Meredith Medlin, a student at Boston University, calls Christ United Methodist in Franklin, Tenn., her home church. It’s an existence that could be far-removed from the streets.
Instead, last summer she earned her nickname by delivering sandwiches and sharing conversation with Nashville’s homeless.
The experience moved her so much that when she bows her head on Thanksgiving, she will count the people she met among her blessings: “It humbles me to see how few material possessions some of my brothers and sisters have, yet all they can do is praise you, God. Thank you so much for those blessed children. I thank you not only for giving them your grace and peace, but also for putting them in my path, that I may experience you and be humbled by their gratitude… .”
When she begins to count her own blessings this Thanksgiving, Maria Teresa Santiago, a diaconal minister from Puerto Rico, looks back at her humble upbringing and realizes that what she once thought was poverty was really a life of bounty, in spirit and grace, if not in material possessions.
“As children, we were taught to say please and then to give thanks,” she recalls.
“... I would ask my father why we always had to give thanks. He would reply that we should not only say it but feel it, since we are not rich and everything we have is a blessing from God.”
She remembers thinking that she didn’t really know why to be thankful, since “we don’t have a place to live and I don’t have what other children have, and my father earns so little.”
“I could not understand the wealth my father was talking about, nor the gratitude he felt.”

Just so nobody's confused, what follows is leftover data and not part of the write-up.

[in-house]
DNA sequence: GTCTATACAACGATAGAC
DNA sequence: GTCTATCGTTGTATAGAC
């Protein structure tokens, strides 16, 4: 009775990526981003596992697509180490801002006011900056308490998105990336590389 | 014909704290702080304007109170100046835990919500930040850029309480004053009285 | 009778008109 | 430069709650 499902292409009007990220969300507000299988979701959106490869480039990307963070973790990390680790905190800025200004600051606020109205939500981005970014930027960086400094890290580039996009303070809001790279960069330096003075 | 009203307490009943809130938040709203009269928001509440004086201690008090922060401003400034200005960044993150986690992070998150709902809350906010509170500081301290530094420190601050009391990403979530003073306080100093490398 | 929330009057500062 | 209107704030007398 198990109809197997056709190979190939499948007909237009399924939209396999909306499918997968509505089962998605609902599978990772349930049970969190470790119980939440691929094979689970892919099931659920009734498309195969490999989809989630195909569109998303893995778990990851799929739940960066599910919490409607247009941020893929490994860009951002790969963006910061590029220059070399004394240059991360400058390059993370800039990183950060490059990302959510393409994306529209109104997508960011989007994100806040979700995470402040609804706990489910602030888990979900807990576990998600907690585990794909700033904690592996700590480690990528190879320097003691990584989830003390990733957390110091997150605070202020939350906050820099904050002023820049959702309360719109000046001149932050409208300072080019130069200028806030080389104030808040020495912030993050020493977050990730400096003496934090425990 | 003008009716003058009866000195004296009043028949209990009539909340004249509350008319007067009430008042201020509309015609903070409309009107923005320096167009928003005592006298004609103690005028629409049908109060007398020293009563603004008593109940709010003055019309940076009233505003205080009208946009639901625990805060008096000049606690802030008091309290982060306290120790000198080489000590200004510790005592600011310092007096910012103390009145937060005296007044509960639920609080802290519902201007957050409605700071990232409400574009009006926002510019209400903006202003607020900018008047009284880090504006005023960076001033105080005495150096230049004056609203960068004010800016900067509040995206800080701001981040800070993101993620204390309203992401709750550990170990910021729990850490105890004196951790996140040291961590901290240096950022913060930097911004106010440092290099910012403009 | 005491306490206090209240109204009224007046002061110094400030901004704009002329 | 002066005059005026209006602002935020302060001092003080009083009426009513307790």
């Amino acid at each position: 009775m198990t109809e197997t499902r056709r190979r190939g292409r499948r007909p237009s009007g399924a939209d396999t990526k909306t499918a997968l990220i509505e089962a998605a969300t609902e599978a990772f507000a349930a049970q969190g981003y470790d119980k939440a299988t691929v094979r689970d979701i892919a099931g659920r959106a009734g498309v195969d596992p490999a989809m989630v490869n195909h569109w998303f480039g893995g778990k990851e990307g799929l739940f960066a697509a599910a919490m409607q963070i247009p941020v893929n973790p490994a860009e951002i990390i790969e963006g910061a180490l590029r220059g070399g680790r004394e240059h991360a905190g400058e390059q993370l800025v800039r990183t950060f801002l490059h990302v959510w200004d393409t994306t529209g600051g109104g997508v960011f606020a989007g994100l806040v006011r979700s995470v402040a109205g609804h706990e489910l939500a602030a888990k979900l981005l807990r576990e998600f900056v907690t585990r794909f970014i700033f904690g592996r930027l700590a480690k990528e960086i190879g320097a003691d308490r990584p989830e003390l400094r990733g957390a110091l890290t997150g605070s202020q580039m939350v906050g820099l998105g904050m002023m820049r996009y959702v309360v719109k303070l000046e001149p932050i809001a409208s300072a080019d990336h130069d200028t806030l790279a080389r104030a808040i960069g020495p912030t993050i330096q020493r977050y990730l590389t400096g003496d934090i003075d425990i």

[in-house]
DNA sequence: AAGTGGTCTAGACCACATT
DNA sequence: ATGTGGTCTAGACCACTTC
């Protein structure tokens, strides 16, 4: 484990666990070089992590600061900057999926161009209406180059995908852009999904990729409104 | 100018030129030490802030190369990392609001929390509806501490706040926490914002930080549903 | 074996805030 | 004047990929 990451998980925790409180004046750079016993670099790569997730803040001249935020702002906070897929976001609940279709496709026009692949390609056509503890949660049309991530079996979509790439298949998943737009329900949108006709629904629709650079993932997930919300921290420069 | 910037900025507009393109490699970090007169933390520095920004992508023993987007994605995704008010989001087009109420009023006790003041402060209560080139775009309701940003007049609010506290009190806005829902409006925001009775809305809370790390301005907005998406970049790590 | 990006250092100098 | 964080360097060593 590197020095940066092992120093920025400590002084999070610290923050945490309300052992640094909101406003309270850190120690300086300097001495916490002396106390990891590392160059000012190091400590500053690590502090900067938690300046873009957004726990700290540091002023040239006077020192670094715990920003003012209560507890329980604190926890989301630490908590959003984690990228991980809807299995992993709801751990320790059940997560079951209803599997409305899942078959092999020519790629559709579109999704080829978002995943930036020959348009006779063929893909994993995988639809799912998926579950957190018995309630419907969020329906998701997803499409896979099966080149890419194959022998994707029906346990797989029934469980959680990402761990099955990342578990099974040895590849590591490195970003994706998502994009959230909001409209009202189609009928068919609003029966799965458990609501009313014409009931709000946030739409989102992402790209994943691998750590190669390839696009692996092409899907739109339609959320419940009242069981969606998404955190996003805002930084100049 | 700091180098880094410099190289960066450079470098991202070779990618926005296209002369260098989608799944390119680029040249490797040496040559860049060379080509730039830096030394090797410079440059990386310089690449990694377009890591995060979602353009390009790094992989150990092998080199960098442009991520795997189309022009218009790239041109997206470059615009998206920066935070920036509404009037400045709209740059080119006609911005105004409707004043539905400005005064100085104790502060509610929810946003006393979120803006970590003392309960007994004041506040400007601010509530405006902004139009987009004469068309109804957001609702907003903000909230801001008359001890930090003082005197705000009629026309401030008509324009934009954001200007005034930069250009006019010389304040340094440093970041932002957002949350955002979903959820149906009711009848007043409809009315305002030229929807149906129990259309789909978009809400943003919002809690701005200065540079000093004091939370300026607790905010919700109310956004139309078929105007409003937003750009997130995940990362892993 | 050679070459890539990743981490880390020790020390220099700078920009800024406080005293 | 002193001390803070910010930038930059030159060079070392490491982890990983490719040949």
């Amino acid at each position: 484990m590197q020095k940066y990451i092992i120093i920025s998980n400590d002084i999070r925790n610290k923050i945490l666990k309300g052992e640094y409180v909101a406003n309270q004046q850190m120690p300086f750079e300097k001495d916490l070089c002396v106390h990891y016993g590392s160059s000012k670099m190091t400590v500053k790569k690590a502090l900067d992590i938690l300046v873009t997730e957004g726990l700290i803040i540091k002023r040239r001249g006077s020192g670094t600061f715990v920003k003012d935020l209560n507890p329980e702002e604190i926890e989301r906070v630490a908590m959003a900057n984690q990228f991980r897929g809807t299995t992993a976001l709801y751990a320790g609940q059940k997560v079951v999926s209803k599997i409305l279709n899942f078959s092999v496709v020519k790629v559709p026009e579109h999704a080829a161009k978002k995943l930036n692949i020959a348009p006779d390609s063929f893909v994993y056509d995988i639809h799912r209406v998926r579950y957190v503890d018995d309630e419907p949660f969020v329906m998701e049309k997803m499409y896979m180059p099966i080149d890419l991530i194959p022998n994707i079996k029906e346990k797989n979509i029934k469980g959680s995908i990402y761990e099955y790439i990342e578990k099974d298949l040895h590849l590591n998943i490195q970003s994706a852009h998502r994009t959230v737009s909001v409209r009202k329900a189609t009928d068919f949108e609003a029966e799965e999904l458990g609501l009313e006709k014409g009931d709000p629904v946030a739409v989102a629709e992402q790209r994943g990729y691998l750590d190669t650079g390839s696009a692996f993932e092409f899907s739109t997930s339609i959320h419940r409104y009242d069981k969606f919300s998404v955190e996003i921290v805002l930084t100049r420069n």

Now she understands “the wealth which my father spoke of and the gratefulness he felt… . When I see the injustices of the world, I no longer think God is unjust. I believe that God has called me, my father, my mother and you who are reading these lines to make a change.”
Gratitude “does not derive from our possessions or our achievements, but from our attitude toward the circumstances. Today I can say that if I hadn’t learned to be grateful, I could not understand God’s plan in my life… .
“If I hadn’t been able to develop this gift, I would have lost the opportunity to fill my life with so many colors and flavors.”
Back in Florida, the Rev. de Arce approaches Thanksgiving by celebrating 93 years of blessings that began when he was born in the “bosom of the large family saturated with love.”
He goes on to describe how much he has been blessed by teachers, preachers, schools, churches, doctors, medicines, all things, great and small, that helped him negotiate a life well-spent.
There are words of thanks for “a partner that sweetened my life” and the resulting children, grandchildren and great-grandchildren who “have lighted my earthly journey.”
He also is grateful for being allowed to work as a pastor, “grazing sheep in your flock” and even rescuing some of those who were lost.
He is “at the end of my pilgrimage,” he says, and he tells God, “thank you for the long life you have given me.”
*Ghianni is a Nashville, Tenn.,-based freelance writer. Barbara Dunlap-Berg, internal content editor for United Methodist Communications, gathered information for and contributed to this report.